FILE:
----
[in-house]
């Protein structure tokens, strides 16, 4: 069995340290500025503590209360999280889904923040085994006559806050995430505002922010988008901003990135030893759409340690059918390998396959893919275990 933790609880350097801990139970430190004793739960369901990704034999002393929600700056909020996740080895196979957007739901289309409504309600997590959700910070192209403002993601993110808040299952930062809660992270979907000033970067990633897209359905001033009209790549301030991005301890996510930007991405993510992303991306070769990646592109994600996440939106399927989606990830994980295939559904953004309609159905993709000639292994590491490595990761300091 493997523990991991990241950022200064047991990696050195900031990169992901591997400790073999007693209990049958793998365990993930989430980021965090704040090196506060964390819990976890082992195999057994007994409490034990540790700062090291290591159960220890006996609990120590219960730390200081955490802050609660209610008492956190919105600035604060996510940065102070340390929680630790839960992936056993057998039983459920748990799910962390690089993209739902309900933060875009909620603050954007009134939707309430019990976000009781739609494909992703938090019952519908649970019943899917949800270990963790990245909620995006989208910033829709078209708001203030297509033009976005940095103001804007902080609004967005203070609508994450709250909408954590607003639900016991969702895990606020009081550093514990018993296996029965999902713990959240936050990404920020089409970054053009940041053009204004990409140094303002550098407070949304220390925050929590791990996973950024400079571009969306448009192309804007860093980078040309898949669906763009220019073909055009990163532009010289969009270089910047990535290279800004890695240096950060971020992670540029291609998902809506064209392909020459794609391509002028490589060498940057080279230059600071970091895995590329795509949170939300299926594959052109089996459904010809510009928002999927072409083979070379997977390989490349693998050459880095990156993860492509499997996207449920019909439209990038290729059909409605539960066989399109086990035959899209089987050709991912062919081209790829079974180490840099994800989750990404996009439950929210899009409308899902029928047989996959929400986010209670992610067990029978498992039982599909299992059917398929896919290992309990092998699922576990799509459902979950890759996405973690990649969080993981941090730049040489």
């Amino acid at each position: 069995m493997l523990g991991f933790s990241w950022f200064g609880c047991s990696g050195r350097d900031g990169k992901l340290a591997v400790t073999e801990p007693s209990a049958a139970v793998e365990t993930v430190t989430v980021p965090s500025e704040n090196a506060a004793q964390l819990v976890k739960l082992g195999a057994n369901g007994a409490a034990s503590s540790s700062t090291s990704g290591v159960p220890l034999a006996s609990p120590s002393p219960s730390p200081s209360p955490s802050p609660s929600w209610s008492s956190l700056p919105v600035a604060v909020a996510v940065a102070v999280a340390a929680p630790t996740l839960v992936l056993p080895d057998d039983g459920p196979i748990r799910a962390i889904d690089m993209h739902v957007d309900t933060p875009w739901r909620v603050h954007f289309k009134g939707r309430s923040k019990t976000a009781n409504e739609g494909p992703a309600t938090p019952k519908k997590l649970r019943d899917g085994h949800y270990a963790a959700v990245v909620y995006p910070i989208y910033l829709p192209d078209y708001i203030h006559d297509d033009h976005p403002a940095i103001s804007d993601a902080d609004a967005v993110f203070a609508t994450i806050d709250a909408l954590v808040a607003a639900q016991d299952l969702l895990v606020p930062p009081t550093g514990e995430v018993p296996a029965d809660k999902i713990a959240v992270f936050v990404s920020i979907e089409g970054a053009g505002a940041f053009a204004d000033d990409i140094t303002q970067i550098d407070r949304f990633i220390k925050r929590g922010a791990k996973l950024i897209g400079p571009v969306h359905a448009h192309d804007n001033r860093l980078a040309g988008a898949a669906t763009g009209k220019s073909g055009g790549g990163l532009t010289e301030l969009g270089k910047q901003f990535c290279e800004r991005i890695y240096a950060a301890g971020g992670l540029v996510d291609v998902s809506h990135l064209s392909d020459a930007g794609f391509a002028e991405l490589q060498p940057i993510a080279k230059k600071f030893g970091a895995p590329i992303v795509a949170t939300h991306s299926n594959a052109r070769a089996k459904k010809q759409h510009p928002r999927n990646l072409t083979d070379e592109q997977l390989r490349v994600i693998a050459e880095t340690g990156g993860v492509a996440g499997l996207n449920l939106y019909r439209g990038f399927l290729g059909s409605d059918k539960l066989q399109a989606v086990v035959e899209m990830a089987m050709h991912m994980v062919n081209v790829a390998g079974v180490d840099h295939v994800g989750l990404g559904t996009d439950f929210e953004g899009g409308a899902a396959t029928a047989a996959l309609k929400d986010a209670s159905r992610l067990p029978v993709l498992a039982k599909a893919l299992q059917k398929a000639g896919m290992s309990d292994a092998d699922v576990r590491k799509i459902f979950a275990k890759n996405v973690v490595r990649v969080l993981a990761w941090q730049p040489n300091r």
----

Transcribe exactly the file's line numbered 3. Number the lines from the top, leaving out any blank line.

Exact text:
């Amino acid at each position: 069995m493997l523990g991991f933790s990241w950022f200064g609880c047991s990696g050195r350097d900031g990169k992901l340290a591997v400790t073999e801990p007693s209990a049958a139970v793998e365990t993930v430190t989430v980021p965090s500025e704040n090196a506060a004793q964390l819990v976890k739960l082992g195999a057994n369901g007994a409490a034990s503590s540790s700062t090291s990704g290591v159960p220890l034999a006996s609990p120590s002393p219960s730390p200081s209360p955490s802050p609660s929600w209610s008492s956190l700056p919105v600035a604060v909020a996510v940065a102070v999280a340390a929680p630790t996740l839960v992936l056993p080895d057998d039983g459920p196979i748990r799910a962390i889904d690089m993209h739902v957007d309900t933060p875009w739901r909620v603050h954007f289309k009134g939707r309430s923040k019990t976000a009781n409504e739609g494909p992703a309600t938090p019952k519908k997590l649970r019943d899917g085994h949800y270990a963790a959700v990245v909620y995006p910070i989208y910033l829709p192209d078209y708001i203030h006559d297509d033009h976005p403002a940095i103001s804007d993601a902080d609004a967005v993110f203070a609508t994450i806050d709250a909408l954590v808040a607003a639900q016991d299952l969702l895990v606020p930062p009081t550093g514990e995430v018993p296996a029965d809660k999902i713990a959240v992270f936050v990404s920020i979907e089409g970054a053009g505002a940041f053009a204004d000033d990409i140094t303002q970067i550098d407070r949304f990633i220390k925050r929590g922010a791990k996973l950024i897209g400079p571009v969306h359905a448009h192309d804007n001033r860093l980078a040309g988008a898949a669906t763009g009209k220019s073909g055009g790549g990163l532009t010289e301030l969009g270089k910047q901003f990535c290279e800004r991005i890695y240096a950060a301890g971020g992670l540029v996510d291609v998902s809506h990135l064209s392909d020459a930007g794609f391509a002028e991405l490589q060498p940057i993510a080279k230059k600071f030893g970091a895995p590329i992303v795509a949170t939300h991306s299926n594959a052109r070769a089996k459904k010809q759409h510009p928002r999927n990646l072409t083979d070379e592109q997977l390989r490349v994600i693998a050459e880095t340690g990156g993860v492509a996440g499997l996207n449920l939106y019909r439209g990038f399927l290729g059909s409605d059918k539960l066989q399109a989606v086990v035959e899209m990830a089987m050709h991912m994980v062919n081209v790829a390998g079974v180490d840099h295939v994800g989750l990404g559904t996009d439950f929210e953004g899009g409308a899902a396959t029928a047989a996959l309609k929400d986010a209670s159905r992610l067990p029978v993709l498992a039982k599909a893919l299992q059917k398929a000639g896919m290992s309990d292994a092998d699922v576990r590491k799509i459902f979950a275990k890759n996405v973690v490595r990649v969080l993981a990761w941090q730049p040489n300091r």